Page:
Payday Lenders Find Themselves in FTC’s Cross Hairs


Like pawnbrokers, payday lenders cater to people in a tight squeeze. That means they can, in turn, put the squeeze on their customers, charging annual percentage interest rates above 300 percent for their short-term unsecured loans. That also means they are a popular target of federal regulators who are concerned about vulnerable consumers.

The FTC has recently brought a slew of cases against payday lenders. Some actions include one against a payday lender for allegedly tricking consumers into buying debit cards when they applied online for loans and another against a loan intermediary for allegedly tricking consumers into signing up for worthless continuity programs. The latest FTC action targeted a payday lender for garnishing borrowers’ wages.

One thing to glean from these actions is that the FTC is focused on the payday loan industry as a whole and not on some specific type of bad behavior by these lenders. In a twist on “if you build it, they will come,” if you have a payday lending operation, plan on a visit by the FTC. And any level of questionable behavior could very well become the basis of further FTC involvement.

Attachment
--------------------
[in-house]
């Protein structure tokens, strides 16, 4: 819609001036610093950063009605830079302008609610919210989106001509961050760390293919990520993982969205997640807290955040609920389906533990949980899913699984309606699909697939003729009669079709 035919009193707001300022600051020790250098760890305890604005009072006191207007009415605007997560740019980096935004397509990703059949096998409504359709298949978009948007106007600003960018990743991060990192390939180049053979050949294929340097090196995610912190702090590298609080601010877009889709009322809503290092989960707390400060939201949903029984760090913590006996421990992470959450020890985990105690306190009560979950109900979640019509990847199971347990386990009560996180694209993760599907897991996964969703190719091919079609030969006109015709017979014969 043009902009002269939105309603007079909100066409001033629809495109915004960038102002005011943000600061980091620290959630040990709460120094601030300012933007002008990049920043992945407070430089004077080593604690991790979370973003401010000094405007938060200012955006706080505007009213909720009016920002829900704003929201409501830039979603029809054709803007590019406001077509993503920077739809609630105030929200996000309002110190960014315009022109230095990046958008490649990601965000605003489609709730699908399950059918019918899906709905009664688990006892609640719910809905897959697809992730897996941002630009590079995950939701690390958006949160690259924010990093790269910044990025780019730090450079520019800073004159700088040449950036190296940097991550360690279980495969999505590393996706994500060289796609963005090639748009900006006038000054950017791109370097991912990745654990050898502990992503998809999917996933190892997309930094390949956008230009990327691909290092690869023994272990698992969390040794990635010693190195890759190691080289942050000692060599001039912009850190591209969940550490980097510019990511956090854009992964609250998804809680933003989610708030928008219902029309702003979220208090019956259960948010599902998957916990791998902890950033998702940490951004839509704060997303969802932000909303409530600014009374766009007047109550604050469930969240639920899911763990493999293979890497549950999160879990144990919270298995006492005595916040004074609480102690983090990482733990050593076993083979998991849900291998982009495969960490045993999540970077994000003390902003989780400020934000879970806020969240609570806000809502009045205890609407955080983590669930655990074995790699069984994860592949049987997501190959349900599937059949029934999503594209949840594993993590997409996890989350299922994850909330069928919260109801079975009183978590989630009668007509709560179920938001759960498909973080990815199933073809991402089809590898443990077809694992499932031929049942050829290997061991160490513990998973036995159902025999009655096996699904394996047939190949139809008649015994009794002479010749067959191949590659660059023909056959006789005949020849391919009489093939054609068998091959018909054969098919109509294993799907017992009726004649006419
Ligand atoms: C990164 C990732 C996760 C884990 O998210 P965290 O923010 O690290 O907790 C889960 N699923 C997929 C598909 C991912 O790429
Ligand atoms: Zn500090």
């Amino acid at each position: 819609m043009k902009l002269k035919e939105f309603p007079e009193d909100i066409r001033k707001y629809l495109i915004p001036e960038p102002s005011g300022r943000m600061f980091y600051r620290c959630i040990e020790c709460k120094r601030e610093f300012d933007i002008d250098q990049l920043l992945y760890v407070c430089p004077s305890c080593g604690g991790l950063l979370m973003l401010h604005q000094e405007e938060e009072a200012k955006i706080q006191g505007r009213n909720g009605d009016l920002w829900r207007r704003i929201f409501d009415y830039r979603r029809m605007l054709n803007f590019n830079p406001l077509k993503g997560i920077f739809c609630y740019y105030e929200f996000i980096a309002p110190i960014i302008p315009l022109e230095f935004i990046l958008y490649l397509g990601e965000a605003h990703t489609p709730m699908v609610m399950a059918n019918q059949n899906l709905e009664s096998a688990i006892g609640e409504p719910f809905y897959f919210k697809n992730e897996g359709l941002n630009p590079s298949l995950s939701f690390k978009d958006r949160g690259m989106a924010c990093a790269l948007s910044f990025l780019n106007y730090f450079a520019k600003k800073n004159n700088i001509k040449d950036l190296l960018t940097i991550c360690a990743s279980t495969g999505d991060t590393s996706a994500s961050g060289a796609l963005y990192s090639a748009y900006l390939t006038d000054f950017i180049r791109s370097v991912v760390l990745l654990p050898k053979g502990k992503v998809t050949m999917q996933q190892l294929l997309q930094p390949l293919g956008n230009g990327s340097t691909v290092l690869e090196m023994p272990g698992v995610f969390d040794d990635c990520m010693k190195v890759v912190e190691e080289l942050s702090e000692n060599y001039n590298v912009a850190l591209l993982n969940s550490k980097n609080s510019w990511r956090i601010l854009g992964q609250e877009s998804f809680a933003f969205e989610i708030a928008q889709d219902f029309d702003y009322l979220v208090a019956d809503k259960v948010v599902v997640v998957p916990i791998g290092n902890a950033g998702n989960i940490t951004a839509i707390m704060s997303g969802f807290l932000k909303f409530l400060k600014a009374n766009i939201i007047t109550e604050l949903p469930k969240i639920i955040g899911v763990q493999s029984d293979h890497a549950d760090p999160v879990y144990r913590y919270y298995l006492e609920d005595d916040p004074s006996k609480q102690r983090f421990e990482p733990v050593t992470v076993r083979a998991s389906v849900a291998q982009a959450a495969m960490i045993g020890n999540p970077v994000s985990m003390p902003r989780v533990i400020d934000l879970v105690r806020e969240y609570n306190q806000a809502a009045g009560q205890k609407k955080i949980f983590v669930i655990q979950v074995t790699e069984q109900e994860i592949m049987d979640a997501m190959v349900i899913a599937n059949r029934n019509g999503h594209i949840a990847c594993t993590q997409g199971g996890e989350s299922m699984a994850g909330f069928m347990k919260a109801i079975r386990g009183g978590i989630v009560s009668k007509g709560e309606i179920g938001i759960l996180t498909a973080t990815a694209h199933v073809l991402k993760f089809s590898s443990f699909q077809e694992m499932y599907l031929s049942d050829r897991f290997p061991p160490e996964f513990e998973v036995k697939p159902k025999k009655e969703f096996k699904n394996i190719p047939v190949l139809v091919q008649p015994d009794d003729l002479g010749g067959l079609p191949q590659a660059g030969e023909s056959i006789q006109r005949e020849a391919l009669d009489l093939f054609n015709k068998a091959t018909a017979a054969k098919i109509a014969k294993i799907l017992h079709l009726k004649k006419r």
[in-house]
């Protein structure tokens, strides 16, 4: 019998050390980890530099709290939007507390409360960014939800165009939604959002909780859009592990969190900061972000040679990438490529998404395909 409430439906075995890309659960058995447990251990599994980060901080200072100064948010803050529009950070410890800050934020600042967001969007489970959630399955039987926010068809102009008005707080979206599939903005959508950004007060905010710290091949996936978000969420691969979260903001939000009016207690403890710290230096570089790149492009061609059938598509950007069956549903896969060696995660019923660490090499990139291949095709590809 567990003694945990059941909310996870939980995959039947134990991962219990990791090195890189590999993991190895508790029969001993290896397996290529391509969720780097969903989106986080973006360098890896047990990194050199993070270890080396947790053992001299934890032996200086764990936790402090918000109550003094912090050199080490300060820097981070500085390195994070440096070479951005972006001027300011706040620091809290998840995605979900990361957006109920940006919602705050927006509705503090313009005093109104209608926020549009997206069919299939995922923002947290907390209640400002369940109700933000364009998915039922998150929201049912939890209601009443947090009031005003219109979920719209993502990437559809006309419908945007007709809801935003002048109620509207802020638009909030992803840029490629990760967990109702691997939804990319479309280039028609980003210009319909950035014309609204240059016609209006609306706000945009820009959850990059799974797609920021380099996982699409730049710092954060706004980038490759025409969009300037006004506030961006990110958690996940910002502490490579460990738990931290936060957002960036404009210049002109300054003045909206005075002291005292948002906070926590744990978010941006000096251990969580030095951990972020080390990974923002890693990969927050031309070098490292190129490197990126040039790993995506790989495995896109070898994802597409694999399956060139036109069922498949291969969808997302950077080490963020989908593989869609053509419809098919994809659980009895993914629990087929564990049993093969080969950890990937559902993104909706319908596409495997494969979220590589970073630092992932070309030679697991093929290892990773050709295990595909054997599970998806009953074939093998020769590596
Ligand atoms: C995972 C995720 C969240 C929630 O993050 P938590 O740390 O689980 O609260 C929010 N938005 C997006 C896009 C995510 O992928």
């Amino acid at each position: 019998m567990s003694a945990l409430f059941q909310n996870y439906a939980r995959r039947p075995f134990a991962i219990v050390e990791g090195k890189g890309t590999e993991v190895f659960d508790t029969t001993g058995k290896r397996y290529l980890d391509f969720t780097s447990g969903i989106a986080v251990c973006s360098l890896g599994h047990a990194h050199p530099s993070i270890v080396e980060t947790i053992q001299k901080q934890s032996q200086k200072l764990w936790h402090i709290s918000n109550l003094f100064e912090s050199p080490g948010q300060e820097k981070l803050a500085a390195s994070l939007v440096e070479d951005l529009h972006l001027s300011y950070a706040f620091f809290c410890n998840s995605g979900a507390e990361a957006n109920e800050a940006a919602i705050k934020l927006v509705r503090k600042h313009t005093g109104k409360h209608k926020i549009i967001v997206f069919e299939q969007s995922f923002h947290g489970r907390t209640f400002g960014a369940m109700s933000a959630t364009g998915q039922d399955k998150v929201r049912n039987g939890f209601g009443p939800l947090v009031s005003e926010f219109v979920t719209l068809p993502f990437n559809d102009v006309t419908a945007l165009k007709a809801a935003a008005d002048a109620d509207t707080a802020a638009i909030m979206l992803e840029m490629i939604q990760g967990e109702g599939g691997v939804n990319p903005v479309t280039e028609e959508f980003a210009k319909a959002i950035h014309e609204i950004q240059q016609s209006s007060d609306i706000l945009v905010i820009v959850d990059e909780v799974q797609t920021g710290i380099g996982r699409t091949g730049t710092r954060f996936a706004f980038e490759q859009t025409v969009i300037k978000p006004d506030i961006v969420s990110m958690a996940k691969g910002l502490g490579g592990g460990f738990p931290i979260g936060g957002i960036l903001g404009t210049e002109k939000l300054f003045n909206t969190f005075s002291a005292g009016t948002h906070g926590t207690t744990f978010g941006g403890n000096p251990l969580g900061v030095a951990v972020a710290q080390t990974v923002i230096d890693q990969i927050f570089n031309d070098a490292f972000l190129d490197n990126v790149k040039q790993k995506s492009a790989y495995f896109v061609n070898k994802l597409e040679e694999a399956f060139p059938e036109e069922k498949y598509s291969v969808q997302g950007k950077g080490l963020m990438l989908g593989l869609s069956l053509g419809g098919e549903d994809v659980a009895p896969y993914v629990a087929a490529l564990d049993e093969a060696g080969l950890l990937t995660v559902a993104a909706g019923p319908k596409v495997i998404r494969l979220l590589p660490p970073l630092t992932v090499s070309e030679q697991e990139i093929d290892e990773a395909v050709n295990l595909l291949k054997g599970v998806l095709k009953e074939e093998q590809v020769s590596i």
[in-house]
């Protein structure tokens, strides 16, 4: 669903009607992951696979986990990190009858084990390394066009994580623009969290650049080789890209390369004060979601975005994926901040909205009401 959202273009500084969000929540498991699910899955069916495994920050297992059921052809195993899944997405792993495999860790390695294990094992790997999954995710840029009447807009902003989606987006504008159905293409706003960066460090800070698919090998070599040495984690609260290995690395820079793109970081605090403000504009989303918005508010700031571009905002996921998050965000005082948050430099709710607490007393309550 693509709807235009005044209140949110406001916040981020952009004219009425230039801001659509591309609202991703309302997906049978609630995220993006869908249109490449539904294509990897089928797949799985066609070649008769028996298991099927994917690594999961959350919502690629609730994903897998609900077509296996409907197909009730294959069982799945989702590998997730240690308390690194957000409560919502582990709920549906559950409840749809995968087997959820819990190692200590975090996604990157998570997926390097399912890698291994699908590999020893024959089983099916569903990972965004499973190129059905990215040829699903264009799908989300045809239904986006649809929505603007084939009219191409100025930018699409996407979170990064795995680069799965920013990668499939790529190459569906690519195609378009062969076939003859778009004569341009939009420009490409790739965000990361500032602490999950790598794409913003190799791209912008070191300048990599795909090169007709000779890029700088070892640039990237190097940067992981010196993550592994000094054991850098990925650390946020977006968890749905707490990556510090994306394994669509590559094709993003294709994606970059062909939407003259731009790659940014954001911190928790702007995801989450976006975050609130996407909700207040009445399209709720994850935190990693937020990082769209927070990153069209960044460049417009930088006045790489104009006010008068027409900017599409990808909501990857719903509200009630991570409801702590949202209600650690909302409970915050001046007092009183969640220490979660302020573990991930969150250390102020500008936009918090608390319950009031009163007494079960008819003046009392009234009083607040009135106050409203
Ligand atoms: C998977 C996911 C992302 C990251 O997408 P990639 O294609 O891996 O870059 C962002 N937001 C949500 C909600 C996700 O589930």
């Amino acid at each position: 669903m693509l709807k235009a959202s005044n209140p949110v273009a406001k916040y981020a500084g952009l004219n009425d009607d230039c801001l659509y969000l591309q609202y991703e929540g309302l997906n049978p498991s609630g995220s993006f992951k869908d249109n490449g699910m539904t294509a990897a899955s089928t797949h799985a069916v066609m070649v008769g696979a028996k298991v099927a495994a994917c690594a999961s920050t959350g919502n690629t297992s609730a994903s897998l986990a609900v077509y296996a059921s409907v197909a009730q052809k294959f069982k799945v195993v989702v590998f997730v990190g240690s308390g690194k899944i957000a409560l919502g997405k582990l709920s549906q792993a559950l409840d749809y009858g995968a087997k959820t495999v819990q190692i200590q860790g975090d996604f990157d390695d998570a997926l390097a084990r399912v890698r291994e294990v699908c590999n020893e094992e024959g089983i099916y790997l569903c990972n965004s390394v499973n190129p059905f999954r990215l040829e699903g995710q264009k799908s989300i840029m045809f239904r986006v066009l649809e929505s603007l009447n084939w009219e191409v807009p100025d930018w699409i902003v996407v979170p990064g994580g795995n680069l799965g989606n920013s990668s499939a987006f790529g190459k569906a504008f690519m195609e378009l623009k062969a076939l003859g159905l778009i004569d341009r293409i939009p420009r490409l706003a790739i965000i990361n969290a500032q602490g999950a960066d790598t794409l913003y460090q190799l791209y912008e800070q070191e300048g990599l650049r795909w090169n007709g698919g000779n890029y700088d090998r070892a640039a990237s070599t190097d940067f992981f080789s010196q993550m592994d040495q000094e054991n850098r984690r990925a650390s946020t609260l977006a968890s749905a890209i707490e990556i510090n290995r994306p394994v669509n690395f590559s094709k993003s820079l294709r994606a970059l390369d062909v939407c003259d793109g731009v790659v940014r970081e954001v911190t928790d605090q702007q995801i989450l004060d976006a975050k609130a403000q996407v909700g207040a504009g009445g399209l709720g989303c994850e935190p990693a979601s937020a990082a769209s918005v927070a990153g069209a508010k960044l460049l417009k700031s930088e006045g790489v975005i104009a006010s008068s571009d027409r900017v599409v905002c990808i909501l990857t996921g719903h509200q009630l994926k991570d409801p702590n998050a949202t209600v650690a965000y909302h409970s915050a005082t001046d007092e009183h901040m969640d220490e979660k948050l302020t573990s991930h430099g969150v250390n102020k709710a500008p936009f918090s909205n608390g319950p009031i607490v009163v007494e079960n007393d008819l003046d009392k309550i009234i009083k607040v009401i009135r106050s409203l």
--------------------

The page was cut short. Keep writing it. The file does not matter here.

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DISCLAIMER: Because of the generality of this update, the information provided herein may not be applicable in all situations and should not be acted upon without specific legal advice based on particular situations.

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